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6th Gen Accord Upper Control Arm Replacement

Old 07-08-2013, 11:54 AM
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Join Date: Mar 2013
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Default 6th Gen Accord Upper Control Arm Replacement

Usually the reason for having to replace the upper control arm is bad bushings. Although it may be possible to find only the bushings (I couldn't) it would likely be more time consuming to replace the bushings instead of swapping arms. A new upper control arm will come with two new bushings already pressed) and a new ball joint.

Step 1: Jack up the vehicle and place it on jack stands. I only needed to replace one, so I only jacked up one side of the car. Feel free to do both.

Step 2: Remove the tire. This part isn't absolutely necessary but it makes life a little bit easier, and is easy to do.

Step 3: Located the upper control arm. It's easy to spot. It is shaped like an oversized horseshoe with a bushing on each tip and a ball joint in the center of the curve. Two bolts hold the bushing sides to the car and a castle nut holds the ball joint on.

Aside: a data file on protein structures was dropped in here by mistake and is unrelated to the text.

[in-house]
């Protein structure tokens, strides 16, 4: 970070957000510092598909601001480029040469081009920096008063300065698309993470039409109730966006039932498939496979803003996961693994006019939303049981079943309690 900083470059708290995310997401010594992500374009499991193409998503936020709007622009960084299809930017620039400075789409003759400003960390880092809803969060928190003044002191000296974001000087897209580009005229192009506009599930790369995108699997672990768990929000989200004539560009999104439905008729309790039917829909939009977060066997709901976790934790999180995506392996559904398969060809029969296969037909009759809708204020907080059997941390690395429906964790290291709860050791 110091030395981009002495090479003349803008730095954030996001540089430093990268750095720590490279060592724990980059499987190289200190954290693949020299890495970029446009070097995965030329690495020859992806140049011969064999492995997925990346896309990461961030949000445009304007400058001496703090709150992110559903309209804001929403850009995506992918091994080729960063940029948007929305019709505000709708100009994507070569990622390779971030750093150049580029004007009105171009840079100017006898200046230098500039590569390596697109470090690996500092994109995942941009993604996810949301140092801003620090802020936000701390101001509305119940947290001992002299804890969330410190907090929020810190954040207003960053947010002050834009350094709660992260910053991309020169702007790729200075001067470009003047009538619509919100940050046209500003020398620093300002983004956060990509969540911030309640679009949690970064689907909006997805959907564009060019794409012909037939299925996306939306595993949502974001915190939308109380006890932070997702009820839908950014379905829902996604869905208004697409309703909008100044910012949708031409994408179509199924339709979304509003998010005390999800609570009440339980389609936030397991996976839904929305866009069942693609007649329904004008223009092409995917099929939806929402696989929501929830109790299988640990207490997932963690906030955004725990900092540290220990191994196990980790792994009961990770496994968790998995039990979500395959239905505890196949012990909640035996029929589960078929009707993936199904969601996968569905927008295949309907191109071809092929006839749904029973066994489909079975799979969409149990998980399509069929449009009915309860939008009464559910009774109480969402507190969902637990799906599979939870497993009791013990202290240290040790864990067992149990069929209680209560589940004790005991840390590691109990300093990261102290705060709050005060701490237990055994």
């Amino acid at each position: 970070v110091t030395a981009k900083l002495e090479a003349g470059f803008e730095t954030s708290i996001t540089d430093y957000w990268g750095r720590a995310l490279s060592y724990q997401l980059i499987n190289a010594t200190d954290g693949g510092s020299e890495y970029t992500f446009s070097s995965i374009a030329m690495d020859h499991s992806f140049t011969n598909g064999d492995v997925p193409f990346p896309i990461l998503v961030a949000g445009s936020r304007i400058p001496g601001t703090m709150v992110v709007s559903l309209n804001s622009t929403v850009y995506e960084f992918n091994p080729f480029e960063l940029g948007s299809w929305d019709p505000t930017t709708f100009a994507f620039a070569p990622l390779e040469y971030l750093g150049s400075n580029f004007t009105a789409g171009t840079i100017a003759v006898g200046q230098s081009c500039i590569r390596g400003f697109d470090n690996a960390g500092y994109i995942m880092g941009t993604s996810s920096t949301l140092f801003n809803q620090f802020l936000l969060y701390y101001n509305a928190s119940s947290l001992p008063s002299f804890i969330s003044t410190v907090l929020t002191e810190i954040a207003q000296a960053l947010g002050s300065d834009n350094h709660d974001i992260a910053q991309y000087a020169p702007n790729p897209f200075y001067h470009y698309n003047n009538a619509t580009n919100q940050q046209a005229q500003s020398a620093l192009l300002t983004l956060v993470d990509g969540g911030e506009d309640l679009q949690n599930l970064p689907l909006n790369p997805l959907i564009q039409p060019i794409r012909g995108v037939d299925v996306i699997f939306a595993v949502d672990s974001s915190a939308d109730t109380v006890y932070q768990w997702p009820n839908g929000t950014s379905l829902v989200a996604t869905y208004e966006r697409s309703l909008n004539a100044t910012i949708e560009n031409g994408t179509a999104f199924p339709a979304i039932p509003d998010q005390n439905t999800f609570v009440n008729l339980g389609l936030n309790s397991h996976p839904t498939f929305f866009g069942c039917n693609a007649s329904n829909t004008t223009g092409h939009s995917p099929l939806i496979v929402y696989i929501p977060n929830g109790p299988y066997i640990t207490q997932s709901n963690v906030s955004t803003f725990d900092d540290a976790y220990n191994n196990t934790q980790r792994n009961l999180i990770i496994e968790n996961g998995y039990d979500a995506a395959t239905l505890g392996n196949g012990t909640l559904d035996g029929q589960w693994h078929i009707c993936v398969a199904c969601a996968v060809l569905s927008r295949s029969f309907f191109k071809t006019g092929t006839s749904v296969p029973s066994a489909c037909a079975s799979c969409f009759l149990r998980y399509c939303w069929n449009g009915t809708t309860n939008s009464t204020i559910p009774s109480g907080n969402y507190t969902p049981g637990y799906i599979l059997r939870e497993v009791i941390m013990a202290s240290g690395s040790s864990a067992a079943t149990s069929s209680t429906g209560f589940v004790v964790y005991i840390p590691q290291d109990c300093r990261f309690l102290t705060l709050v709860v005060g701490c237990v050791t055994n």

Step 4: Begin to loosen the bushing bolts. I don't remember the exact size, but you'll almost certainly have to use a regular wrench as there's no clearance for a ratchet without removing the spring. If you have difficulty getting a bolt completely out because a coil gets in the way, simply place a jack under the steering knuckle and raise it up until the coil is JUST out of the way. Remove both bolts.

Step 5: Remove the cotter pin ad castle nut from the ball joint. The ball joint may simply pop loose, or it may refuse to budge. If it wont come off easily you have couple of options. Since you wont be reusing the ball joint you can work at prying it off with a large flathead screwdriver or a pry bar. Or, you can get a 2x4 and place it vertically: one end on the jack and the other end just under the control arm next to the ball joint. Pump the jack ONE TIME to put a little tension on the ball joint and then hit it with a rubber mallet.

Step 5: With the upper control arm removed, installation of the new upper control arm is the reverse. Align the bushings and ball joint, hand tighten the bushing bolts, hand tighten the ball joint castle nut, and then torque to spec. Don't forget to add the new cotter pin.

You won't need to get an alignment afterward since nothing major was touched. Some people decided to get an alignment afterward anyway, but I did not and have had absolutely no issues. Had you removed suspension parts to have more clearance, an alignment may be necessary.

Pictures will come later.
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